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Georgia’s prosecution of Trump is different from his other indictments

Donald Trump was indicted for the fourth time since March late Monday. While he faces a dizzying array of legal challenges, there are at least four reasons why this particular indictment is important as he seeks to become president again in the 2024 election.

A Republican president would not be able to pardon Trump for charges in Georgia, a battleground state

A woman is shown speaking at a podium.

Donald Trump was hit with his fourth indictment since March on Monday, but in many ways the Georgia investigation surrounding allegations of 2020 election interference has been the most exhaustive.

Fulton County District Attorney Fani Willis opened the probe in February 2021, a few weeks after the infamous phone call in which Trump pressed Georgia Secretary of State Brad Raffensperger to "find" him the number of votes needed to overcome Joe Biden's advantage in the state. Most of 2022 was consumed with a fact-finding grand jury, before this year's grand jury with the power to indict heard the outline of the prosecution's case.

How long has the Georgia investigation been going on? One of the witnesses who appeared before the fact-finding grand jury — former state House speaker David Ralston — died from an illness 10 months ago.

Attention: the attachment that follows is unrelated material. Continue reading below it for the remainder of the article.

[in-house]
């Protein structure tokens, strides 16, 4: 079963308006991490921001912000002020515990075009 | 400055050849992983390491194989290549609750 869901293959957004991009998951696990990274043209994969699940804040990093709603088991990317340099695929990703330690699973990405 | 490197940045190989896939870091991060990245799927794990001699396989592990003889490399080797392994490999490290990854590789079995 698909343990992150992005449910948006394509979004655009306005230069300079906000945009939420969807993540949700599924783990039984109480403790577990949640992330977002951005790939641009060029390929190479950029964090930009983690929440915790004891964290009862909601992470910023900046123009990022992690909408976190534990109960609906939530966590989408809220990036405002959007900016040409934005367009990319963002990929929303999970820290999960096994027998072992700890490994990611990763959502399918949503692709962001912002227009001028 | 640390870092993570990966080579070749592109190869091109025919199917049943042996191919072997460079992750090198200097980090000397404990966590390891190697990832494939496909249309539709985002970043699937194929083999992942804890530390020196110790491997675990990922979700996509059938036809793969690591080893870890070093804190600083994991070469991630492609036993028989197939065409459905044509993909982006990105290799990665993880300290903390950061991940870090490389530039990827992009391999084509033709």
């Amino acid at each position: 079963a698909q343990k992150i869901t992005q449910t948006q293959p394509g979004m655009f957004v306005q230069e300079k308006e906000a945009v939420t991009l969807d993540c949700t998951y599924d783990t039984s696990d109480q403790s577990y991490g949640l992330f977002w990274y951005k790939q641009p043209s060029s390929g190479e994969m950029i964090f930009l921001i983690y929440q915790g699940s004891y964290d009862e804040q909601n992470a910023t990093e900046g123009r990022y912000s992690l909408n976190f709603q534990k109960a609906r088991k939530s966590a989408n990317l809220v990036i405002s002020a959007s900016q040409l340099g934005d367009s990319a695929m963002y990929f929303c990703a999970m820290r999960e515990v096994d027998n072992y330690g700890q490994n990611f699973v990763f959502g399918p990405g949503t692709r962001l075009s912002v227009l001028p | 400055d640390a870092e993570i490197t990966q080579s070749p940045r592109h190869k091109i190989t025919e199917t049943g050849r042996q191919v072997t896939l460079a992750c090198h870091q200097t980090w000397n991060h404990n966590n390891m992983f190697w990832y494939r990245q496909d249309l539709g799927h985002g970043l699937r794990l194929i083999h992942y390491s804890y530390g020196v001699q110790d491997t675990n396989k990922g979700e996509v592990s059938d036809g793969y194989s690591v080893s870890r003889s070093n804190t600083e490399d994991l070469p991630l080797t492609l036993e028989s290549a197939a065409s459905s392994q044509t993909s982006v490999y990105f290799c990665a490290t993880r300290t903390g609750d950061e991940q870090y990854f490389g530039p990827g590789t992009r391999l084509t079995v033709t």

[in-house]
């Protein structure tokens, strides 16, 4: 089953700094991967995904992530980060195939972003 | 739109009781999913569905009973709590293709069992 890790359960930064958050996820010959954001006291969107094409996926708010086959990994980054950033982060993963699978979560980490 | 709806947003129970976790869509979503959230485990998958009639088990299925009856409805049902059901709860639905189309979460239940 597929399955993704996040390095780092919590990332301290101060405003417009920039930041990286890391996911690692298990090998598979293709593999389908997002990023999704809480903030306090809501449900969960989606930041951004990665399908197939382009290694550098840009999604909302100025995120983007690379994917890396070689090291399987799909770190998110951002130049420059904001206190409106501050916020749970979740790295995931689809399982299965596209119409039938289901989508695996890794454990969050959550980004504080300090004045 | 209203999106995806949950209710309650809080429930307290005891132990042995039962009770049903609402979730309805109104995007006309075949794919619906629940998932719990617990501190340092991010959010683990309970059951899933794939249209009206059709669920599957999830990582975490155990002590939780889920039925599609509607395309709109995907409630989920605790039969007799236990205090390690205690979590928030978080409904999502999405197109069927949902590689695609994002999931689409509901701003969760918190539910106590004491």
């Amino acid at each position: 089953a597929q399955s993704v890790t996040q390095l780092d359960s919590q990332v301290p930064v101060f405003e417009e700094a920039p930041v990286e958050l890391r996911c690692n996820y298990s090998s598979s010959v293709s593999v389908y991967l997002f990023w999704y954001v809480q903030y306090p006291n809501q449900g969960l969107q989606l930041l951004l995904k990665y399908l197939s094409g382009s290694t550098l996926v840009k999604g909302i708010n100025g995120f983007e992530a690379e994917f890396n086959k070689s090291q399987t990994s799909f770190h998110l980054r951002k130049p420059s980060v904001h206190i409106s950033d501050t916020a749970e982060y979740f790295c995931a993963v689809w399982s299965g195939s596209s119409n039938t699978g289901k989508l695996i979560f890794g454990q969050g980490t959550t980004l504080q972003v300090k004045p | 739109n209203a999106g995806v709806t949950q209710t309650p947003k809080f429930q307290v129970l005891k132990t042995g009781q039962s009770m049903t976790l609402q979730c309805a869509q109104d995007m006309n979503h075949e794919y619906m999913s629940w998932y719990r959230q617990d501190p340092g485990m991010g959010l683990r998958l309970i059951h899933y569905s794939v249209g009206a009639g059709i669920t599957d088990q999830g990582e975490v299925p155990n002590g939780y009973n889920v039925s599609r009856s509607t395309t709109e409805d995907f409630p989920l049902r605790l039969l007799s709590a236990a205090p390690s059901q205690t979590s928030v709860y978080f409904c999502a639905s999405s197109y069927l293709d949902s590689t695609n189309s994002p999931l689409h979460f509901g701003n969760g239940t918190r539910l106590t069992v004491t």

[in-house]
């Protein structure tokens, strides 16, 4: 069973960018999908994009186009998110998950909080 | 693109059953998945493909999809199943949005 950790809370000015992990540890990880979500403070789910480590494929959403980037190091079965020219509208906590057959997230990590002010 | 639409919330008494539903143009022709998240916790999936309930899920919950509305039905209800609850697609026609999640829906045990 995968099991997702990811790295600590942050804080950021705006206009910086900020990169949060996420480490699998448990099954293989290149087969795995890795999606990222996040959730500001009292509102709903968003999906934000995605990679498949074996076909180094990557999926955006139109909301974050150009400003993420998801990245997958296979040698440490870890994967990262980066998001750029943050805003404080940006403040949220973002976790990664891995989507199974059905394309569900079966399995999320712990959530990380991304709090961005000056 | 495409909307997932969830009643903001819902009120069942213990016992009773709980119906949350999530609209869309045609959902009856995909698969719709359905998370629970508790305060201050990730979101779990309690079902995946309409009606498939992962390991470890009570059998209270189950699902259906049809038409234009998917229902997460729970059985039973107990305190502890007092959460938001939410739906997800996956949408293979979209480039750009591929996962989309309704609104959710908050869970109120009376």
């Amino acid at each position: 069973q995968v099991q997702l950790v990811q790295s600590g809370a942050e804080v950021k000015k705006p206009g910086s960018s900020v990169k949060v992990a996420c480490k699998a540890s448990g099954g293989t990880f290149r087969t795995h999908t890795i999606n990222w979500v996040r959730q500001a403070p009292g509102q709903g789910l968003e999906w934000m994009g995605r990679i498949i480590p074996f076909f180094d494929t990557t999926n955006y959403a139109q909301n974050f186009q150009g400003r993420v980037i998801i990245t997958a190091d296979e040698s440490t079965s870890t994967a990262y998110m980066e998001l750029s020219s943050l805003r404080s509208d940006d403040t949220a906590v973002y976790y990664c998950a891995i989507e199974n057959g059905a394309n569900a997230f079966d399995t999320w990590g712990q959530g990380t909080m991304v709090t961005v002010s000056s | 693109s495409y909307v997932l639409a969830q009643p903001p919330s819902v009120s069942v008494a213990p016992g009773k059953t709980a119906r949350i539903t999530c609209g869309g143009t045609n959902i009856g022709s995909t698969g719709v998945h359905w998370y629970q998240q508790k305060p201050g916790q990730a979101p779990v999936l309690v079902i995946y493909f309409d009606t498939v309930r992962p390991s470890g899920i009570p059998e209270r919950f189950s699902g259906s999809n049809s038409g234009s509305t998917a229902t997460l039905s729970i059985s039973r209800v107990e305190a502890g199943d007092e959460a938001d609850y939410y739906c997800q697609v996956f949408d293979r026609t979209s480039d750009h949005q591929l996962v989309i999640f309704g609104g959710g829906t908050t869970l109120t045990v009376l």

While confusion or possibly fatigue over Trump's widening legal exposure may be setting in, there are several reasons why this particular indictment is important as he seeks to become president again in the 2024 election.

Pardon hurdle

In the federal cases Trump faces involving the 2020 election and the unlawful retention of government documents, a Republican winner of the 2024 presidential election could move to pardon Trump, though they would have to assess the potential backlash and political cost of doing so in their calculus. The issue of a self-pardon, were Trump to win the 2024 election, has never been tested and could land in the Supreme Court.

But federal pardons cannot be applied to state charges faced in Georgia, nor in the New York case scheduled for trial involving allegations of falsified business records after the disbursement of hush money payments.

WATCH l Trump captured on recording pressuring top Georgia official (from 2021):

Trump asked Georgia’s secretary of state to ‘find’ more votes

3 years ago

Duration 2:02

U.S. President Donald Trump called on Georgia's secretary of state to 'find' more votes so he could win that state. The recording of the phone call emerges as the new Congress is sworn in, and with some Republican senators days away from mounting their own challenge to the election results.

Georgia, unlike New York, is also among the few states in which the governor does not have unilateral pardon power. Instead, state laws lay out a highly prescribed process in which an applicant must wait five years after serving their sentence, while having "lived a law-abiding life" in the interim.